Resident Advisor (RA) at Bowling Green State University: At some point during my second (go ahead, chuckle) Senior year, I decided it was a good idea to go from being a part-time policer of campus policy and just go all-in and become an R.A. I believe that hearing from my parents that I would, most likely, have to pay for a large chunk of my third (again, have a good laugh at my expense, it’s okay) and final Senior year may have prompted this decision.
In the Spring of 1997 I took a class to officially become an R.A., and after a Summer of night-guarding, started my one year as a Resident Advisor in the Fall of 1997. Joining me in this endeavor would be my former roommate and fellow night guard, Charlie. In fact, a number of the R.A.’s I ended up working with were folks who had previously been night guards or were R.A.’s we had been on rounds with over the years, including the one who (almost) busted me and Charlie (side note: after Charlie and I became R.A.’s, she confronted us, admitted she was too in experienced to handle the situation and never forgot it. You don’t often get to be a turning point in people’s lives).
The R.A. set-up for Founders Hall was pretty nice. You shared a two-person suite, which meant having one bathroom for two people and your own bedroom with a small common area. Some folks used the small common area for things like fridges, bikes, etc. That’s if you were friendly with the person you shared the suite with, which was not my situation.
See, housing thought it wise to stick a Freshman in that suite. Imagine that, a Freshman stuck with a 6th-year R.A. I honestly don’t remember the kids name, but he was freaked from Day #1. I think it was a good two weeks before he spoke to me beyond “hi.” I fact, there is only one conversation I can recall, and it involved Oasis. It went like this:
INT. RIGHT DORM ROOM – DAY
Tim sits at his desk working, Oasis plays on the stereo. The b-side “Acquiesce” plays.” Freshman roommate appears in the doorway.
Are you listening to Oasis?
Yeah, you like them?
Yeah, that’s my favorite song.
Freshman roomate leaves doorway, never again speaking at such length.
Now, the age difference and my position no doubt hurt our relationship, but if this proverbial camel had a back, there was one straw that officially broke it.
Sometime during the Fall semester I was on a weekend round of the building with a pair of night guards when we happened upon a very loud room that refused to answer their door. After getting no response, I contacted the other R.A. on duty and had them contact campus police. Shortly after that, the door finally opened and we entered to find about two dozen people acting nonchalantly, but in a bathroom we found several garbage bags filled with empty beer cans and bottles. Problem was, there wasn’t a single of age student in the room, so empty or not, everyone’s getting busted.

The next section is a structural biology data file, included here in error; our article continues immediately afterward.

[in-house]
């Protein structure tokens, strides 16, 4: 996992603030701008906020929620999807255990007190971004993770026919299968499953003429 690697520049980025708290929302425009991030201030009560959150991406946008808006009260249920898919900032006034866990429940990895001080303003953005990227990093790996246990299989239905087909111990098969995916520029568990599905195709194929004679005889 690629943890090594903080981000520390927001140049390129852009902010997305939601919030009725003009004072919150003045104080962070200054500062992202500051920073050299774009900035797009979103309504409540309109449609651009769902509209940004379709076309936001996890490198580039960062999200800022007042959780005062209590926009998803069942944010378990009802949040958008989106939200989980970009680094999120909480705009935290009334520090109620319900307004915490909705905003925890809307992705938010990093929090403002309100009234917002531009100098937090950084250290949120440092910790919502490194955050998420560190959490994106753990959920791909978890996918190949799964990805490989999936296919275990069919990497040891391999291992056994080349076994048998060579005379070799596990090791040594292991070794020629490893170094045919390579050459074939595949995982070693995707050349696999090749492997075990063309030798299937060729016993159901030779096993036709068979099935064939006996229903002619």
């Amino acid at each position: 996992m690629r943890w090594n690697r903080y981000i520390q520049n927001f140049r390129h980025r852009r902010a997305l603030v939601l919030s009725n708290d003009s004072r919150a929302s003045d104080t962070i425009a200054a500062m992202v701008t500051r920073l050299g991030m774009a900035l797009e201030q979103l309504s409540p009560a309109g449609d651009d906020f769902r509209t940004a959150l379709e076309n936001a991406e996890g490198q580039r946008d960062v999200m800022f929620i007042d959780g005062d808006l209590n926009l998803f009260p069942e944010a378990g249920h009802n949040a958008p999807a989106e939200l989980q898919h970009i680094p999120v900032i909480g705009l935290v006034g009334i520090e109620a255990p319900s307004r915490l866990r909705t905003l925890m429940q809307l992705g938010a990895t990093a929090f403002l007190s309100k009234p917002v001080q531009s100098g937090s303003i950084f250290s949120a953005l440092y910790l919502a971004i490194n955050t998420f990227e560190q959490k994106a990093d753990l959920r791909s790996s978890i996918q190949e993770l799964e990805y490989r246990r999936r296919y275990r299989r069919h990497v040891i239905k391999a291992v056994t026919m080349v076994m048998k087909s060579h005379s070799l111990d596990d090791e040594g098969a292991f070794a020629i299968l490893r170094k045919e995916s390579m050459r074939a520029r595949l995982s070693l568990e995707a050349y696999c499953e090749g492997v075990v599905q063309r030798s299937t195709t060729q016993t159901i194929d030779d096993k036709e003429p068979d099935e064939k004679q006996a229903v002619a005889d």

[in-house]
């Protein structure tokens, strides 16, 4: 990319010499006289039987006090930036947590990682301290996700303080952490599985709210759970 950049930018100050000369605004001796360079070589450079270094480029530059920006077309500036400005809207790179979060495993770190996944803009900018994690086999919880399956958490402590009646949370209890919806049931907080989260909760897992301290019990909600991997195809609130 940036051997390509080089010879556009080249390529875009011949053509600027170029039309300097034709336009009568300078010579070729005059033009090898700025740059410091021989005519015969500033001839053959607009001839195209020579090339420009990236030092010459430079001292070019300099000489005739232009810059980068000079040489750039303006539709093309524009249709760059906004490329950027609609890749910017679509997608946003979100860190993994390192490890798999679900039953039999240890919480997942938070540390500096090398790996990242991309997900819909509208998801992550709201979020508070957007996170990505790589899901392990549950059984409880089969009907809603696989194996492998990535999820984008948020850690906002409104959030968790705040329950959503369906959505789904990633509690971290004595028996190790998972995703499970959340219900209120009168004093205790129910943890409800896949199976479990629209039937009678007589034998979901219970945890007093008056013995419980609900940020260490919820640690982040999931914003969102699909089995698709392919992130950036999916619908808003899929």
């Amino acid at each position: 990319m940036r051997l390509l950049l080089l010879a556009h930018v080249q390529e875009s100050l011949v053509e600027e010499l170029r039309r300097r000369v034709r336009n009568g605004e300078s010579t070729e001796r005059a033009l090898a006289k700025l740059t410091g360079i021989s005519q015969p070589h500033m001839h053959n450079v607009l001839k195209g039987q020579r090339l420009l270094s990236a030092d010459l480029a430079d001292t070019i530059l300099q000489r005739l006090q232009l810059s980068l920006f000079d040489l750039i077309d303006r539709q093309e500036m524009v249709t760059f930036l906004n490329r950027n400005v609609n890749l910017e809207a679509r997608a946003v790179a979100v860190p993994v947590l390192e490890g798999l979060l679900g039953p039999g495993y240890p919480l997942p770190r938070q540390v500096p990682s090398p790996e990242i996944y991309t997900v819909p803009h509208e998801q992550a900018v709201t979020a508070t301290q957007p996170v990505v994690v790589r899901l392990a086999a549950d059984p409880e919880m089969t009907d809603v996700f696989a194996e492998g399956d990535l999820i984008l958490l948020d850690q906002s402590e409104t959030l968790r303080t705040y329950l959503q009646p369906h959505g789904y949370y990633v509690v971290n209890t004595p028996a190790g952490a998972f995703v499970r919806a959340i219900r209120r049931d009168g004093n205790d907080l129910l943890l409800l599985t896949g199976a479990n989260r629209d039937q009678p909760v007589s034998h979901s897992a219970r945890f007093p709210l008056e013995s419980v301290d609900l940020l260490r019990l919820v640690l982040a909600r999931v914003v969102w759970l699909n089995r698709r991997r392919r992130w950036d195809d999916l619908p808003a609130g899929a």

As we start getting names and I.D.’s from people around the room, the second R.A. and campus cop show up, and right about that time I realize that among the crowd is my Freshman suite-mate. I step out of the room with the other R.A. and explain the OH SHIT information, and they decide to lead the bust as to avoid the all ready uncomfortable scenario of writing up the guy who lives in the same suite as me.
Well, it didn’t matter, because the kid never spoke to me again, and when we returned from Winter break, he had moved out and the room was vacant. I can’t blame him, who’d want that kind of living situation when you’re just trying to survive/enjoy college.
When it comes to being an R.A, you can really take a number of different approaches, chief among them are the “hardass” and “laid back.” I definitely fell into the latter category. We had a floor meeting at the beginning of the Fall semester, and I said matter of factly that I didn’t care what they did, just keep it quiet and I wouldn’t bother them, and by bother them I meant doing all the sorts of lame forced “community building” that I despised as a Freshman. Sure, we had a few “floor nights” that involved ordering pizza and watching Dazed and Confused in a community multi-purpose room, but the really annoying stuff – everyone decorating the hallway to win a prize or “best dressed door” contests, were things I left up to individuals.
Most of my hall stuck around for the full year, and they earned a reputation as a group of partiers, which was fine with me because they rarely got in trouble. I think, once, I got word about noise problems with one room, a group of jockish guys who I’m sure were up to no good behind my back. But six guys in one room, with all that Freshman testosterone and adrenaline flowing, c’mon, everyone once in awhile their gonna raise their voice past the designated time.
For the most part, I enjoyed being an R.A. The years spent as a night guard were a good primer, and looking back I think it’s worthwhile for everyone, at least once while they’re young, to be in a position of authority to understand the responsibilities and headaches that go along with it. Maybe I look back with more fondness because it was last year of college and the real world was right around the corner, but I’m happy I had the experience.